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Friday, February 22, 2013

German Bishops' ruling on the morning after pill based on scientific myth

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Morning-after pills all have abortive potential, doctor says

The reasoning offered by the German Catholic bishops for allowing the morning-after pill in rape cases is being faulted for citing information that is not medically accurate.

“There is absolutely no such pill with a 100 percent guarantee that it will not cause an abortion,” said Dr. Catherine Vierling, who studied medicine at the Universities of Paris and Strasbourg.

The German bishops unanimously agreed on Feb. 21 to allow the morning-after pill to be administered in Catholic health facilities for rape cases, provided that it is administered in a way that “has a preventive and not an abortive effect.”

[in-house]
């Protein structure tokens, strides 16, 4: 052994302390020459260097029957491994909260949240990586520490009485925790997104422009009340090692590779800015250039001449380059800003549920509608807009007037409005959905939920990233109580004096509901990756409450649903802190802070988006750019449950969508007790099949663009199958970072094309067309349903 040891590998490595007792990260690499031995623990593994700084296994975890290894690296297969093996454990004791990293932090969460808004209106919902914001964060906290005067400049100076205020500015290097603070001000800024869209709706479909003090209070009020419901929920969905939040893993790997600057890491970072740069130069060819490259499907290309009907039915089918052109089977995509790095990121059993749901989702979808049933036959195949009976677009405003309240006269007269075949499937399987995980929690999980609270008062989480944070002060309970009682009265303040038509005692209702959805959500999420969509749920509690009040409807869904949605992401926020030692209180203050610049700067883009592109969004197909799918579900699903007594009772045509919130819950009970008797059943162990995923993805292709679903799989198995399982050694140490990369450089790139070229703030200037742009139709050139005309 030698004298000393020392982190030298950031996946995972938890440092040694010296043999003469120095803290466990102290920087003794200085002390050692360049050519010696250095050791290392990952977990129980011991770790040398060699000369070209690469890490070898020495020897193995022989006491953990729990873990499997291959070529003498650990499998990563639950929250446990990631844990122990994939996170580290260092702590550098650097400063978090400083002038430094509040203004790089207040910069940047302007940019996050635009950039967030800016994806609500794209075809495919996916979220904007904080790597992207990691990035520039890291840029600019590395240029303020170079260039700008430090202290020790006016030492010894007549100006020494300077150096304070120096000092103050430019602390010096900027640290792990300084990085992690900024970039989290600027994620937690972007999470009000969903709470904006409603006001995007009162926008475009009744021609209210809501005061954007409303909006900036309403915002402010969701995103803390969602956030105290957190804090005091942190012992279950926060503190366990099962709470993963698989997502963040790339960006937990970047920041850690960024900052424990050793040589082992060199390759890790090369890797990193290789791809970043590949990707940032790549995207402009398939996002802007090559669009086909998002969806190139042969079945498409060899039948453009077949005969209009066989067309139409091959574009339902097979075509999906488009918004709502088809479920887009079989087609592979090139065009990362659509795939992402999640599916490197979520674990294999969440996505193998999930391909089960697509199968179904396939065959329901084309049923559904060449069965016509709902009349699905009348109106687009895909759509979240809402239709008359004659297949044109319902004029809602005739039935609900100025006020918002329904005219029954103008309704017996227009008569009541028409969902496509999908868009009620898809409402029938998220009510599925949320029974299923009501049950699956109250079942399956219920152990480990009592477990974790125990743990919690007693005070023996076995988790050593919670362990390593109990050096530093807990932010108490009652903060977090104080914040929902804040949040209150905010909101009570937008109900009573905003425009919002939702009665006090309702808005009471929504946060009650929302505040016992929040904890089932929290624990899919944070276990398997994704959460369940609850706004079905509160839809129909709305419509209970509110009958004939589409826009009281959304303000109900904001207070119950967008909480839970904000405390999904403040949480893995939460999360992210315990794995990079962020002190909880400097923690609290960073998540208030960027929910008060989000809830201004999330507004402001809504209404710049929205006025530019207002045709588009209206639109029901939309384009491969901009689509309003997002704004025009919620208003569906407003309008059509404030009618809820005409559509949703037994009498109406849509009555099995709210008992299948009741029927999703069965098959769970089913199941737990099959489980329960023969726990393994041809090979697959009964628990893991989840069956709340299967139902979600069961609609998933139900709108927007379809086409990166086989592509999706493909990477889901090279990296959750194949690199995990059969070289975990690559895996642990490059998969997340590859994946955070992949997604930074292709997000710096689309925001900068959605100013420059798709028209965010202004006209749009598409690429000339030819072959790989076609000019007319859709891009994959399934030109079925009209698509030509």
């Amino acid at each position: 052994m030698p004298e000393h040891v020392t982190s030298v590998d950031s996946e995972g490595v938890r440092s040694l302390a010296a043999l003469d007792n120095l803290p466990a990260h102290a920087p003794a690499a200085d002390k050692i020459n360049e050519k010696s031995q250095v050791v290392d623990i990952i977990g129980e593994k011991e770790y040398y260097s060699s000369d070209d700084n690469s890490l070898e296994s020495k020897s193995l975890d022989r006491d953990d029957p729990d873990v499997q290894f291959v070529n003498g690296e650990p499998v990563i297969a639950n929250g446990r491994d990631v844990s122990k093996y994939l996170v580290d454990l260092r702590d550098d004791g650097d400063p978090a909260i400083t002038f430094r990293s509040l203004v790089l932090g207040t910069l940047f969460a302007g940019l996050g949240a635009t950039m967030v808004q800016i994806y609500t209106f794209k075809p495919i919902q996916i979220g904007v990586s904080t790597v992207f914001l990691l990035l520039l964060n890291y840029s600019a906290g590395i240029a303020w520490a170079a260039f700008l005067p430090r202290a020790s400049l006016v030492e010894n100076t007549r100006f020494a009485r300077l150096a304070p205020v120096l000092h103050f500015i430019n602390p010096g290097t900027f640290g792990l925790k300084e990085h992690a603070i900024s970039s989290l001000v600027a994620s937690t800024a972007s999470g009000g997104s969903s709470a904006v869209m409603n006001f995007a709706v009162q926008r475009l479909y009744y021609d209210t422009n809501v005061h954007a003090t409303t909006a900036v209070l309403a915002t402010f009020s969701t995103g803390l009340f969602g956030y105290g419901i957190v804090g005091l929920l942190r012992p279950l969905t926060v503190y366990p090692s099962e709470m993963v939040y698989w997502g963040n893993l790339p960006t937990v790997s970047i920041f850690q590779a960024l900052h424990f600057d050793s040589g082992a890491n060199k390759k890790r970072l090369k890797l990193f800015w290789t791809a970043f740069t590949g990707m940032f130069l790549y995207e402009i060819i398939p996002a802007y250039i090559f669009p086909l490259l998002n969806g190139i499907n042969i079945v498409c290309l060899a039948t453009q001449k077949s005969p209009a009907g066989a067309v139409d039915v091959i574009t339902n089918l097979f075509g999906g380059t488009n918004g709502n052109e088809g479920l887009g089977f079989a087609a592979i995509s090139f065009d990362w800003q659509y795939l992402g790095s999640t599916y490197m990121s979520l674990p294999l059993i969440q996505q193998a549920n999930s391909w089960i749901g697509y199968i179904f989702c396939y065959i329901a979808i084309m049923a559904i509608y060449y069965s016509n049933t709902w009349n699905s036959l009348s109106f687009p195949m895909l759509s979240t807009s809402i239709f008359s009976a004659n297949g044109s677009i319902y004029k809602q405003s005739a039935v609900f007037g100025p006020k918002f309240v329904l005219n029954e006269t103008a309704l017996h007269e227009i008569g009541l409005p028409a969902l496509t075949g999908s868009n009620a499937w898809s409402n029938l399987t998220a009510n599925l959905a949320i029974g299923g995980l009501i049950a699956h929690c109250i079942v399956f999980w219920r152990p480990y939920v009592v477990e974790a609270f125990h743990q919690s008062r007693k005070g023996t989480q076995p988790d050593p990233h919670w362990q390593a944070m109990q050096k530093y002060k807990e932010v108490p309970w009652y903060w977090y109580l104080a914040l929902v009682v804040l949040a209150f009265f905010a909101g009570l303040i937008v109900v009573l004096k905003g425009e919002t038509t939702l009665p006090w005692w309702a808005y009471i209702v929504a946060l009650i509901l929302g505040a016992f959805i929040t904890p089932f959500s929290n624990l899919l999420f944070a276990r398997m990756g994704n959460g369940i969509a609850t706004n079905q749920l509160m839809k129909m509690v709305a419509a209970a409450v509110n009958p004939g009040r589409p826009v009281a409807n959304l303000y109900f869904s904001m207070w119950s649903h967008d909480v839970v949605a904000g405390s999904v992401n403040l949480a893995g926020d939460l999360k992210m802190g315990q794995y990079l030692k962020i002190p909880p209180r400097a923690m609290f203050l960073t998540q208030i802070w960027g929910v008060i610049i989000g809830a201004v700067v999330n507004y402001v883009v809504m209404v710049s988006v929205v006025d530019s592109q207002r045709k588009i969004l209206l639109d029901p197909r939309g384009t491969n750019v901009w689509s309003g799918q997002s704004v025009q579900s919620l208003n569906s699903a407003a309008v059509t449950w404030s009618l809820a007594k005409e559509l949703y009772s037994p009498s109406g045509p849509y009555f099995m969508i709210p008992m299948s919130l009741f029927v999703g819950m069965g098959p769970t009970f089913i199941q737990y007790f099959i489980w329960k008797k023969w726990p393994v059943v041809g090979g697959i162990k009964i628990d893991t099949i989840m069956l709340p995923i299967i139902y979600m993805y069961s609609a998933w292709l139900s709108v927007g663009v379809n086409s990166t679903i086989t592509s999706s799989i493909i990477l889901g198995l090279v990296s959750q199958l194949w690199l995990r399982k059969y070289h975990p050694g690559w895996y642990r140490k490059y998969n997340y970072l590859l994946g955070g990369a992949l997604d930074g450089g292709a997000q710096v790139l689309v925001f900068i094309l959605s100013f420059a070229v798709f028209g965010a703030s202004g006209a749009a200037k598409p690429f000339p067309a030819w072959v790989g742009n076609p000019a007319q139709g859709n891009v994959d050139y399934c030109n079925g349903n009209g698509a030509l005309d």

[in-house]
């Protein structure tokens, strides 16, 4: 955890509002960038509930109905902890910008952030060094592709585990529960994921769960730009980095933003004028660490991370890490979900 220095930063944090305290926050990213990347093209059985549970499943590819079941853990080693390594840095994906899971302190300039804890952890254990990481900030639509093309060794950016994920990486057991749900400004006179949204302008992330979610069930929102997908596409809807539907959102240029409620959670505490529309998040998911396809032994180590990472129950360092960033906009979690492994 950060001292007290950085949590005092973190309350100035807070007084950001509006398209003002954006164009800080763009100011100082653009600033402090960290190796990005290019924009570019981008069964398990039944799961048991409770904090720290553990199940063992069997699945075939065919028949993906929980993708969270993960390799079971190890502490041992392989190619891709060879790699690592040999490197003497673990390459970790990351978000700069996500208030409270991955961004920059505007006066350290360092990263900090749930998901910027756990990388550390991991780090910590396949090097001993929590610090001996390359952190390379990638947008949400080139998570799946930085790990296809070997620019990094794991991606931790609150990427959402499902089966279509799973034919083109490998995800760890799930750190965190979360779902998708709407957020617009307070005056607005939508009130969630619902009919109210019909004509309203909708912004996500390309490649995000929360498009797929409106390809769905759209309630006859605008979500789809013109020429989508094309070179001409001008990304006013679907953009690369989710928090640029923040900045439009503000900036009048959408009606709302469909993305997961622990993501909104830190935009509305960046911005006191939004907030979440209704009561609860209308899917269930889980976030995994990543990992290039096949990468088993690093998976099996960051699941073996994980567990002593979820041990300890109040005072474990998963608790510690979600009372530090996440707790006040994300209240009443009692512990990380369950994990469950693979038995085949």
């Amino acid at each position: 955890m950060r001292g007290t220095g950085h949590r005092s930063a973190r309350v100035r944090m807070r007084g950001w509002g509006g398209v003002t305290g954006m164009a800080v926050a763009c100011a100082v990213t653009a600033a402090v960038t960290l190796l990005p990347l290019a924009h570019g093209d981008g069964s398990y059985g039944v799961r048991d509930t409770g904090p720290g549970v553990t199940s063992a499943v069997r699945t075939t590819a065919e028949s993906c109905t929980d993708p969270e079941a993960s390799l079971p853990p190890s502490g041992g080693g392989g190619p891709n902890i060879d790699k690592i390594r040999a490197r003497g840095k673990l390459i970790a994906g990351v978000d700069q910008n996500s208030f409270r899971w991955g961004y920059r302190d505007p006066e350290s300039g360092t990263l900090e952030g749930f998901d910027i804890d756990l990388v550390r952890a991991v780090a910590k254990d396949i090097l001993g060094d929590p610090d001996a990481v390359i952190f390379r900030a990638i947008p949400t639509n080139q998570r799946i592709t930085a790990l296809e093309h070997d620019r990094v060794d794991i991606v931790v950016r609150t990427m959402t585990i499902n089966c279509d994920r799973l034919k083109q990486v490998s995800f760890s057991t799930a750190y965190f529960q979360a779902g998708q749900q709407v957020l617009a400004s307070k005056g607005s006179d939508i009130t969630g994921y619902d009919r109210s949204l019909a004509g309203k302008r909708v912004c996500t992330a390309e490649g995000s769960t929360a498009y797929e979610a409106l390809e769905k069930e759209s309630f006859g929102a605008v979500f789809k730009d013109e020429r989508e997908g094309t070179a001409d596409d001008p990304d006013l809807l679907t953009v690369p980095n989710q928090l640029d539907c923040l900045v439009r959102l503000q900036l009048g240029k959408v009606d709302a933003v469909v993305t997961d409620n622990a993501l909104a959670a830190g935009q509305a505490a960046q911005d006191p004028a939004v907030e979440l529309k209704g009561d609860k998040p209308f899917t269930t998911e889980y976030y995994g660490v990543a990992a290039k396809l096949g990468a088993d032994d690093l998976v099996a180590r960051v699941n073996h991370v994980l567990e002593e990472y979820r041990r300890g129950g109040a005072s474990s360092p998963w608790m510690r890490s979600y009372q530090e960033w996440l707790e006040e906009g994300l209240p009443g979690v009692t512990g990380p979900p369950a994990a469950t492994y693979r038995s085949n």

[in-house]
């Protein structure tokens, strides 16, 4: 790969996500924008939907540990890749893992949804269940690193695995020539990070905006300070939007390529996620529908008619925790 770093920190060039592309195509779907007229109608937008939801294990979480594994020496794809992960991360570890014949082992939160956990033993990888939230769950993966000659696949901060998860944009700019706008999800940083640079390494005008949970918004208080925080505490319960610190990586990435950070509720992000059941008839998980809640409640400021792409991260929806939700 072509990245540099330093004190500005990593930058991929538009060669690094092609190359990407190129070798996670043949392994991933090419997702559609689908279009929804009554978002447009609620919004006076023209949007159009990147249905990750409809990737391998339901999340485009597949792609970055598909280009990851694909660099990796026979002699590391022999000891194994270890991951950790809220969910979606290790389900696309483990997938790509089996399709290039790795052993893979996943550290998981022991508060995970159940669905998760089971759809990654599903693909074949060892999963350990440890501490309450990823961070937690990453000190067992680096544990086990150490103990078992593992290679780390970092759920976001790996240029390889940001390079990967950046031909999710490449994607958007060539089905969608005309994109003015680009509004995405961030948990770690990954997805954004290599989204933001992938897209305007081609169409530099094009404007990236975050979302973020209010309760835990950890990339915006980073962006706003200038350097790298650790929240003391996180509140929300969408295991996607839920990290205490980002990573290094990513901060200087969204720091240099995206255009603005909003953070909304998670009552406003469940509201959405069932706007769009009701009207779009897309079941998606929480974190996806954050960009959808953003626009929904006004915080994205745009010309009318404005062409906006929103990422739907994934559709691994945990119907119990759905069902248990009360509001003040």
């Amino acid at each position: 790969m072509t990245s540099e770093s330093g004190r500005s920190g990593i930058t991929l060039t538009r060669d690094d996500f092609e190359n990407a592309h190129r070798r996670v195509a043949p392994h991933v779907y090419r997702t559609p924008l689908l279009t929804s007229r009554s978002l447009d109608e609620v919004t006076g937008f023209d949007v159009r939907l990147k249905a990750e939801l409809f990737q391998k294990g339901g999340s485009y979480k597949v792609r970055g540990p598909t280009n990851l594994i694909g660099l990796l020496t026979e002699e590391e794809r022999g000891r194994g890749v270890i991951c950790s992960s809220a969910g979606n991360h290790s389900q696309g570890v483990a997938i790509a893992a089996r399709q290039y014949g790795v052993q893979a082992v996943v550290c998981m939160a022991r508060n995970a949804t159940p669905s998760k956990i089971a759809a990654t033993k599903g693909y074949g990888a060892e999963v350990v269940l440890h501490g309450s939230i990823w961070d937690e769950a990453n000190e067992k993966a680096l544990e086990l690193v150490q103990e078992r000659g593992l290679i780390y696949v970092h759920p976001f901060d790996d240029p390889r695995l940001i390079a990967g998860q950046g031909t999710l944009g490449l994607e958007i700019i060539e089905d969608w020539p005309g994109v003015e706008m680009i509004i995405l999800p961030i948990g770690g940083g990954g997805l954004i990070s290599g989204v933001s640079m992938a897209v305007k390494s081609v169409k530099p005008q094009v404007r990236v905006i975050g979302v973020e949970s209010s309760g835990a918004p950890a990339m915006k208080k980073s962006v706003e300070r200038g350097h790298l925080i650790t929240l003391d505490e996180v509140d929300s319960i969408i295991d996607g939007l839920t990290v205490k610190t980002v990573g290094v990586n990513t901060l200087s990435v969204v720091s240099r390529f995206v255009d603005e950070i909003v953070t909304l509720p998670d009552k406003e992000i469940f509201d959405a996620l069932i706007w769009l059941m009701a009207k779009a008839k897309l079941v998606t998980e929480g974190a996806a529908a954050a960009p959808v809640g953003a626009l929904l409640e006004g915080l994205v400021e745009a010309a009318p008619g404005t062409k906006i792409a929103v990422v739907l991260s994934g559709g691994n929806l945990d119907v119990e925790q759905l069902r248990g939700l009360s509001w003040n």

Their decision came after a 25-year-old woman said she was raped and was refused treatment at two Catholic hospitals in Cologne.

“Medical and pharmaceutical methods which result in the death of an embryo still may not be used,” a Feb. 22 statement from the German Bishops’ Conference said.

However, as part of their discussion, Cardinal Karl Lehmann, president of the conference’s Commission for Doctrine and Faith, provided a moral and theological evaluation of the morning-after pill “on the basis of scientific findings on the availability of new compounds with modified effect.”


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Cathcon has made a request via the Bishops Conference website for the scientific findings on which the statement is based. The German Bishops owe it to the Catholic world to provide these as a matter of urgency.
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